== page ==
Apollonia was an ancient Greek city founded in 588 BC – one of many classical cities named in honour of the god Apollo. The city prospered on account of its large port and strategic location on the Thracian coast. At its height, it is said to have had between 50 and 60,000 inhabitants. Aristotle described Apollonia as a prime example of oligarchy, with no trace of democratic institutions. The small Greek community held complete dominion over the large Illyrian population. Greeks and Illyrian lived in separate communities.
Apollonia continued to thrive during the rise of Rome, coming under the control of the Roman Republic in 229 BC. Cicero described it as a great and important city. It was here that Octavian Augustus, who was studying philosophy in Apollonia at the time, received news of Julius Caesar's murder.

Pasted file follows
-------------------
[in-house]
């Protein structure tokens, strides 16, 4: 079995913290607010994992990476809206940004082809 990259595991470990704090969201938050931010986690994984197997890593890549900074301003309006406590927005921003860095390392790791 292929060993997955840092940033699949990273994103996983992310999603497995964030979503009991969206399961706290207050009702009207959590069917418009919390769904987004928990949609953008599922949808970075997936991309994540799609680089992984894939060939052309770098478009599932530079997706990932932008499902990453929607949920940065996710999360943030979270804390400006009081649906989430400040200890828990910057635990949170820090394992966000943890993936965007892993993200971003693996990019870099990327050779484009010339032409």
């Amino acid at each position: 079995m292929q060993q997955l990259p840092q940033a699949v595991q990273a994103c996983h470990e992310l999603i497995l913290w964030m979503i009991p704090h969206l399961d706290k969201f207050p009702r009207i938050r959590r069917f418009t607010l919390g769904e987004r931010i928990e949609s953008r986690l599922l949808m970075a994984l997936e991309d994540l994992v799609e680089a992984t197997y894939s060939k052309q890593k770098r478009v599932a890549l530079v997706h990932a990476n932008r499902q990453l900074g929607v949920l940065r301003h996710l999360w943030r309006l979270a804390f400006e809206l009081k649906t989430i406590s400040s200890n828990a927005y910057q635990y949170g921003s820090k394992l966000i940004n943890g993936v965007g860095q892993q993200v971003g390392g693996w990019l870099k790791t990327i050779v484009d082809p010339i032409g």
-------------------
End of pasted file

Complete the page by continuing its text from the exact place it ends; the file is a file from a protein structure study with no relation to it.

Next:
The city suffered damage from a series of earthquakes in the 3rd and 4th centuries BC. The quakes shifted the path of the Vjosa river southwards, depriving Apollonia of its port. As the harbour silted up and the land gradually was consumed by swamp, the city declined. It was first investigated by archaeologists during the First World War, when the area was under Austrian control.
Apollonia is only one of many important archaeological sites in Albania which testify to the region's importance to the great cultures that have shaped European history. The most famous is the UNESCO world heritage site of Butrint in Sarande, another ancient Greek city close to the southern border with Greece.